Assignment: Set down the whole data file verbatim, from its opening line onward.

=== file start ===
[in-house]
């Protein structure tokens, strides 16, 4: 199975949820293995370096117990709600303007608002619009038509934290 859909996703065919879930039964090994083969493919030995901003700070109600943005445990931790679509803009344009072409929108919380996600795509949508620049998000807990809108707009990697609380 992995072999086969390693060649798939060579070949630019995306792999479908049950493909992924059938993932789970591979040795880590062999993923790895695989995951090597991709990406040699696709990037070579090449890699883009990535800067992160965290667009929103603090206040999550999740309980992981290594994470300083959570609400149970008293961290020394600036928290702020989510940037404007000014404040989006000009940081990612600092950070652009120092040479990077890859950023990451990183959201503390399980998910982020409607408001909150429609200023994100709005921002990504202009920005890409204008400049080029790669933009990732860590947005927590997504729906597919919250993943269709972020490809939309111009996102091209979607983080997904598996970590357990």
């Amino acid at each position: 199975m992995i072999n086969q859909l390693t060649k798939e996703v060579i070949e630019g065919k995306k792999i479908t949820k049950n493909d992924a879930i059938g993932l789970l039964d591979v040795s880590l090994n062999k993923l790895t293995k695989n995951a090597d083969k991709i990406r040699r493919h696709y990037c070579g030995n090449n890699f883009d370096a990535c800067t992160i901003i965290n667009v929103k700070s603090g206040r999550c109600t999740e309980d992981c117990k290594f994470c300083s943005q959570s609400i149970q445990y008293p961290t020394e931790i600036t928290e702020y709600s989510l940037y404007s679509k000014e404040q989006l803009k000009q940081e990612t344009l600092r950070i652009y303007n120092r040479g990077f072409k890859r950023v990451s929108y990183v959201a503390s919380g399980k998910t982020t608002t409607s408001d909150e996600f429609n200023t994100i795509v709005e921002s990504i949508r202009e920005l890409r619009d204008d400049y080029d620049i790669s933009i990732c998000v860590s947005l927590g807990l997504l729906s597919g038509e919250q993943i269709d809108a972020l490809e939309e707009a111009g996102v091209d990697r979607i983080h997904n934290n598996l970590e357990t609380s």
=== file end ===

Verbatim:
[in-house]
């Protein structure tokens, strides 16, 4: 199975949820293995370096117990709600303007608002619009038509934290 859909996703065919879930039964090994083969493919030995901003700070109600943005445990931790679509803009344009072409929108919380996600795509949508620049998000807990809108707009990697609380 992995072999086969390693060649798939060579070949630019995306792999479908049950493909992924059938993932789970591979040795880590062999993923790895695989995951090597991709990406040699696709990037070579090449890699883009990535800067992160965290667009929103603090206040999550999740309980992981290594994470300083959570609400149970008293961290020394600036928290702020989510940037404007000014404040989006000009940081990612600092950070652009120092040479990077890859950023990451990183959201503390399980998910982020409607408001909150429609200023994100709005921002990504202009920005890409204008400049080029790669933009990732860590947005927590997504729906597919919250993943269709972020490809939309111009996102091209979607983080997904598996970590357990």
């Amino acid at each position: 199975m992995i072999n086969q859909l390693t060649k798939e996703v060579i070949e630019g065919k995306k792999i479908t949820k049950n493909d992924a879930i059938g993932l789970l039964d591979v040795s880590l090994n062999k993923l790895t293995k695989n995951a090597d083969k991709i990406r040699r493919h696709y990037c070579g030995n090449n890699f883009d370096a990535c800067t992160i901003i965290n667009v929103k700070s603090g206040r999550c109600t999740e309980d992981c117990k290594f994470c300083s943005q959570s609400i149970q445990y008293p961290t020394e931790i600036t928290e702020y709600s989510l940037y404007s679509k000014e404040q989006l803009k000009q940081e990612t344009l600092r950070i652009y303007n120092r040479g990077f072409k890859r950023v990451s929108y990183v959201a503390s919380g399980k998910t982020t608002t409607s408001d909150e996600f429609n200023t994100i795509v709005e921002s990504i949508r202009e920005l890409r619009d204008d400049y080029d620049i790669s933009i990732c998000v860590s947005l927590g807990l997504l729906s597919g038509e919250q993943i269709d809108a972020l490809e939309e707009a111009g996102v091209d990697r979607i983080h997904n934290n598996l970590e357990t609380s």